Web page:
Child chess whiz Rochelle Wu earns awards in state, national and international tournaments


Written By Emily Sparacino
Photos By Dawn Harrison and The Wu Family

When 11-year-old Rochelle Wu sits down at a chess board, she takes command of the kings, queens, rooks, bishops, knights and pawns dotting the checkered plane in front of her.

Considering she started playing chess as a 6-year-old, Wu’s mastery of the game is no surprise to her family.

Lizhi Wu, Rochelle’s father, said she started playing at the same time as her older brother, Sijing, who wanted to spend time with his friend that was learning chess.

“So, we think it is not a bad idea to send the siblings to learn something together, especially when very soon we realized both of them were interested in chess and improved fast,” Lizhi said. “At the beginning, they took lessons from local coaches, then started to take online chess lessons from coaches from India and Serbia.”

Rochelle, a former Bluff Park Elementary School student, started competing in local scholastic chess tournaments five years ago “for fun,” Lizhi said.

“Two years later, she started to play more seriously and frequently against adult players in tournaments,” he said.

Lizhi and his wife, Jianmin Xu, have driven Rochelle and her brother to cities all over the United States on more than 40 weekends to compete in domestic tournaments.

Rochelle has also competed and placed in international tournaments, including the World Youth Chess Championship in South Africa in 2014 (sixth place), World Youth and Cadets Championship in Greece in 2015 (15th place) and World Cadets Championship in Georgia in 2016.

“I enjoy going to tournaments, making new friends and traveling to different places,” Rochelle said.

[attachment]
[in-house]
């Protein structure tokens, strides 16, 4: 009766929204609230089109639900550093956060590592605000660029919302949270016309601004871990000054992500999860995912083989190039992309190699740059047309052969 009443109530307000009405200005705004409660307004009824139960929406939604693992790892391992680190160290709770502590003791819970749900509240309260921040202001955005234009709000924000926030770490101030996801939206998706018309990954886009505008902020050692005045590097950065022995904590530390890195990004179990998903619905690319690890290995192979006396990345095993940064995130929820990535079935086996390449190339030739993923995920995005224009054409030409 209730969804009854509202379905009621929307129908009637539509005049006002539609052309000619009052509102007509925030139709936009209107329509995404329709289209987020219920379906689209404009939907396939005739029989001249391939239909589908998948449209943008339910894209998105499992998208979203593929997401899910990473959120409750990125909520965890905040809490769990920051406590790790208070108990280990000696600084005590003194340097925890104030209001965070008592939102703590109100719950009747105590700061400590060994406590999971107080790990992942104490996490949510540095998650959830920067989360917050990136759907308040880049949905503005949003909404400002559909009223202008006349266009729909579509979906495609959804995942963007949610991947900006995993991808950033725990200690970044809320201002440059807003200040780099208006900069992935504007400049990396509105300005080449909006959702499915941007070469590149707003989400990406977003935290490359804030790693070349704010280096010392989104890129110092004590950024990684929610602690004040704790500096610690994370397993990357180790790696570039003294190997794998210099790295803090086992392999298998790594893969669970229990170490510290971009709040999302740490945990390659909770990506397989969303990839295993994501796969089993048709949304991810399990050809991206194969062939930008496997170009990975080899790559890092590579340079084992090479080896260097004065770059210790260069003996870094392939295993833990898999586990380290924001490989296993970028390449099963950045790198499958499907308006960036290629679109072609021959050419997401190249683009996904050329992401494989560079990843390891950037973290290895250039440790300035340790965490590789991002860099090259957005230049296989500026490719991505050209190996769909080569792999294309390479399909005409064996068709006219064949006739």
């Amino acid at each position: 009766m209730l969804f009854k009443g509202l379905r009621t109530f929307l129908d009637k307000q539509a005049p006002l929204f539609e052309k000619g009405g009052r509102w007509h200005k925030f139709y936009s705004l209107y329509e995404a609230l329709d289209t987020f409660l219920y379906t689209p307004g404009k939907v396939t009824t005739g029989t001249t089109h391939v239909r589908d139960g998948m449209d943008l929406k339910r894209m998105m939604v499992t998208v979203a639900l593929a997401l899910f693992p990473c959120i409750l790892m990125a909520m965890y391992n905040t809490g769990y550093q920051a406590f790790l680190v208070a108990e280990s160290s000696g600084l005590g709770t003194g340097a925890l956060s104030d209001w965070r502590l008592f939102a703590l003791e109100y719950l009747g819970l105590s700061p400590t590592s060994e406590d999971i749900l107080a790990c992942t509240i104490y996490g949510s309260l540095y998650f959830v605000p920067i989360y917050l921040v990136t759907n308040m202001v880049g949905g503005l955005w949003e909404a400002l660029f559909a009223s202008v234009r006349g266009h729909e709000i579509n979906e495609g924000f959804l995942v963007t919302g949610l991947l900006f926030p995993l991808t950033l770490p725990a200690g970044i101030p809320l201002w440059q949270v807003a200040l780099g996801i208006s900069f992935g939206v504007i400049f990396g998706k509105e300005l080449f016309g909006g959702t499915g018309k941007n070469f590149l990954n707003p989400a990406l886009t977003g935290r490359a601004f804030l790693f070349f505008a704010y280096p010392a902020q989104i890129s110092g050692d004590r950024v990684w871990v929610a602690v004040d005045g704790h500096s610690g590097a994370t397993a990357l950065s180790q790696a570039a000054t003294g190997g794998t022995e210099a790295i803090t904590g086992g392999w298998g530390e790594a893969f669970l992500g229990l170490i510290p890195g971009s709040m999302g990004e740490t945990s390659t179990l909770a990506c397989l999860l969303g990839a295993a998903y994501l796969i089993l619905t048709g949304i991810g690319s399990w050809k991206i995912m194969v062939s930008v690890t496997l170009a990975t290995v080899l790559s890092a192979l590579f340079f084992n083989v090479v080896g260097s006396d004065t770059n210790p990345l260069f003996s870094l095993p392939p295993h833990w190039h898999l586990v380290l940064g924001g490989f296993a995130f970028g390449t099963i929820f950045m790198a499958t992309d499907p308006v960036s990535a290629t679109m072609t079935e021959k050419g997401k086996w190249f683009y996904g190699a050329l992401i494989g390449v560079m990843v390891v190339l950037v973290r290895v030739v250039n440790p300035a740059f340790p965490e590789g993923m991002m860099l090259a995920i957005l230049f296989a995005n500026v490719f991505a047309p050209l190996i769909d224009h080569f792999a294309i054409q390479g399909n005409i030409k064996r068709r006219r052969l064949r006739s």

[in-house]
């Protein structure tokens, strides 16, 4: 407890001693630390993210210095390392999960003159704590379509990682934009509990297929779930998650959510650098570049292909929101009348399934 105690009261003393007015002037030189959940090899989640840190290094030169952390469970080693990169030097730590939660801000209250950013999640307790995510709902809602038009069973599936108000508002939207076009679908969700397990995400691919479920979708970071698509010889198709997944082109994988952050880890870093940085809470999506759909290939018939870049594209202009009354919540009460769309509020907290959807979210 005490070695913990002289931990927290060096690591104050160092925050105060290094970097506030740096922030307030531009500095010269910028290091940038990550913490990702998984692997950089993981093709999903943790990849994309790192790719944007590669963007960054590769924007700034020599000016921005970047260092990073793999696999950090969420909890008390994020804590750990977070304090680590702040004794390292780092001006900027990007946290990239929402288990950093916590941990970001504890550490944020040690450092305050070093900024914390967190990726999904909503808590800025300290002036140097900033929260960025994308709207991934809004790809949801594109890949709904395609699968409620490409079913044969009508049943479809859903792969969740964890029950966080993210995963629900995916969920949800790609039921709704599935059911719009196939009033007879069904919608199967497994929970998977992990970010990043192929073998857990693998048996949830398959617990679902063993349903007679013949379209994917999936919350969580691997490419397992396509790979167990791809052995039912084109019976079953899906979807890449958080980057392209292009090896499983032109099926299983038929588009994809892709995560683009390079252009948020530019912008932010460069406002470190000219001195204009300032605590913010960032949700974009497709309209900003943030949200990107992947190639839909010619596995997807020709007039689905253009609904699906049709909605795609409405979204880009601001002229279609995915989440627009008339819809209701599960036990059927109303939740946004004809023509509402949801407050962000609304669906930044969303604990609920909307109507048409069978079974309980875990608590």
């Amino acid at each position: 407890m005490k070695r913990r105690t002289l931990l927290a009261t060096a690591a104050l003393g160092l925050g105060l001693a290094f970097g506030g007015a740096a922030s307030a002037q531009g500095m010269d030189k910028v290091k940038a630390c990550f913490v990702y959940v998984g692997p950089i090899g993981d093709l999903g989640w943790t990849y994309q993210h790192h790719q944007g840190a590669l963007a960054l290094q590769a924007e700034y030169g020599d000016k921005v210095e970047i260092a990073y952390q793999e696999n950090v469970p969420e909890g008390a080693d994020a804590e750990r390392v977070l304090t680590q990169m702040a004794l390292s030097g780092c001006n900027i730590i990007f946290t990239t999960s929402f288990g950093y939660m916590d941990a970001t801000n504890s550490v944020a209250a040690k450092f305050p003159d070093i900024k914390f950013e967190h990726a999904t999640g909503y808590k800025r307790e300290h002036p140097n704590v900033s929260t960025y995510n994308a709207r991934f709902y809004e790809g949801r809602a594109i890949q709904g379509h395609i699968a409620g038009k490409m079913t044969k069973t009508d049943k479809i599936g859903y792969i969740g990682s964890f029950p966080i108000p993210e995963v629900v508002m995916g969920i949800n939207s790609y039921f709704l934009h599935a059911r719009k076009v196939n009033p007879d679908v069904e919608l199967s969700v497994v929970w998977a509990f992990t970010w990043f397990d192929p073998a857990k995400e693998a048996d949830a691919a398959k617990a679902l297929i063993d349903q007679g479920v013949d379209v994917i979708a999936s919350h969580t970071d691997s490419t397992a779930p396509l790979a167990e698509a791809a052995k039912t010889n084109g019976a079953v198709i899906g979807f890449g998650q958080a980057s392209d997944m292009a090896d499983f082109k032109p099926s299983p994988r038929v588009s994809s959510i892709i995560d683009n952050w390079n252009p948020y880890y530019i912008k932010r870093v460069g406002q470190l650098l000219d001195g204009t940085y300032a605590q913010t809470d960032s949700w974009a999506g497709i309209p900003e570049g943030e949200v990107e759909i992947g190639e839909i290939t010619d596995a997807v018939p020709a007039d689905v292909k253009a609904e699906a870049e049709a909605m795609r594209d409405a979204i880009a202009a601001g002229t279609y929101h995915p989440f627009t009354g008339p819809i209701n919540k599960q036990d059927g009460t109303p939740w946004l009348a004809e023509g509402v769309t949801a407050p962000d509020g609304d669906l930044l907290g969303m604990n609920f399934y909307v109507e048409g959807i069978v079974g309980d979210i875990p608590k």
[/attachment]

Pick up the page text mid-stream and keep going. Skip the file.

Her chess titles include Candidate Master of the United States Chess Federation, Woman Candidate Master of the World Chess Federation and World Youth U10 Girl Champion.

Her chess awards in Alabama are: first place in the 2015 Alabama State Scholastic Chess Championship, Primary section (K-3); first place in the 2016 Alabama State Scholastic Chess Championship, Elementary section (K-6); and first place in the 2017 Alabama State Scholastic Chess Championship, Open section (K-12).

On the national chess scene, Rochelle represented Alabama in the 2016 U.S. Chess Nationals Girls Tournament of Champions and won the Ursula Foster Award as the best girl player under 13 years old.

On Nov. 21, 2016, Sen. Jabo Waggoner issued a resolution to Rochelle commending her chess achievements. In March, the Hoover City Board of Education issued a certificate of appreciation to her.

Lizhi said Rochelle has been a member of ChessKidsNation, a local club, and has taken private chess classes from local coaches Charles Smith and Caesar Lawrence.

“Currently, she is taking online lessons from variant resources,” he said. “Rochelle has received invitation from Kasparov Chess Foundation (Kasparov was former World Chess Champion) and will join the Young Stars – Team USA Program this summer. Only a few top junior players have been offered this opportunity.”

Also, she is one of the candidate players from the U.S. team to play the Match of the Millennials – USA vs. the World this summer. If she is not chosen for the match, she will play in the 2017 U.S. Chess National Girls Tournament of Champions as the representative of Alabama again, according to Lizhi.

Rochelle said she has learned life lessons and fostered many long-distance friendships through chess.

“I learned that even if you lose a bunch of games, you have to keep fighting,” she said. “I’ve made a lot of new friends through chess. They are all over the country.”

To anyone that doubts her dedication to the game, she said: “I will always continue to play chess, for my whole life.”